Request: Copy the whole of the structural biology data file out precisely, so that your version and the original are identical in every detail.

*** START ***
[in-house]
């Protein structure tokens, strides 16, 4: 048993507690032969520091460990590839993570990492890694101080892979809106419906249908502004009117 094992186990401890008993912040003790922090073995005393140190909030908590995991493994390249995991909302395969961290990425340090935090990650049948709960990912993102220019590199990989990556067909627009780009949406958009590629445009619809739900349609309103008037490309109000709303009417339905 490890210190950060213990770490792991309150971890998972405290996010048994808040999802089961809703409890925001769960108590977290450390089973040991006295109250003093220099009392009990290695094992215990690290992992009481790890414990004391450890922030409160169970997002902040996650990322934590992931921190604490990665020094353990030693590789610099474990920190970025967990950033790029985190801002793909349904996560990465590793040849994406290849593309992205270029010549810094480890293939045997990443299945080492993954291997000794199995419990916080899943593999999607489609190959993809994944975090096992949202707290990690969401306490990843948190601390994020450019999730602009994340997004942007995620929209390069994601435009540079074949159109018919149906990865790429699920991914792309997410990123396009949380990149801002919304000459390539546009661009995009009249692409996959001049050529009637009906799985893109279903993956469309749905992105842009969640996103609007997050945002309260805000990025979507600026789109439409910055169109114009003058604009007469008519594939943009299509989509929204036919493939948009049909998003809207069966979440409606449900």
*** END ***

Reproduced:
[in-house]
């Protein structure tokens, strides 16, 4: 048993507690032969520091460990590839993570990492890694101080892979809106419906249908502004009117 094992186990401890008993912040003790922090073995005393140190909030908590995991493994390249995991909302395969961290990425340090935090990650049948709960990912993102220019590199990989990556067909627009780009949406958009590629445009619809739900349609309103008037490309109000709303009417339905 490890210190950060213990770490792991309150971890998972405290996010048994808040999802089961809703409890925001769960108590977290450390089973040991006295109250003093220099009392009990290695094992215990690290992992009481790890414990004391450890922030409160169970997002902040996650990322934590992931921190604490990665020094353990030693590789610099474990920190970025967990950033790029985190801002793909349904996560990465590793040849994406290849593309992205270029010549810094480890293939045997990443299945080492993954291997000794199995419990916080899943593999999607489609190959993809994944975090096992949202707290990690969401306490990843948190601390994020450019999730602009994340997004942007995620929209390069994601435009540079074949159109018919149906990865790429699920991914792309997410990123396009949380990149801002919304000459390539546009661009995009009249692409996959001049050529009637009906799985893109279903993956469309749905992105842009969640996103609007997050945002309260805000990025979507600026789109439409910055169109114009003058604009007469008519594939943009299509989509929204036919493939948009049909998003809207069966979440409606449900």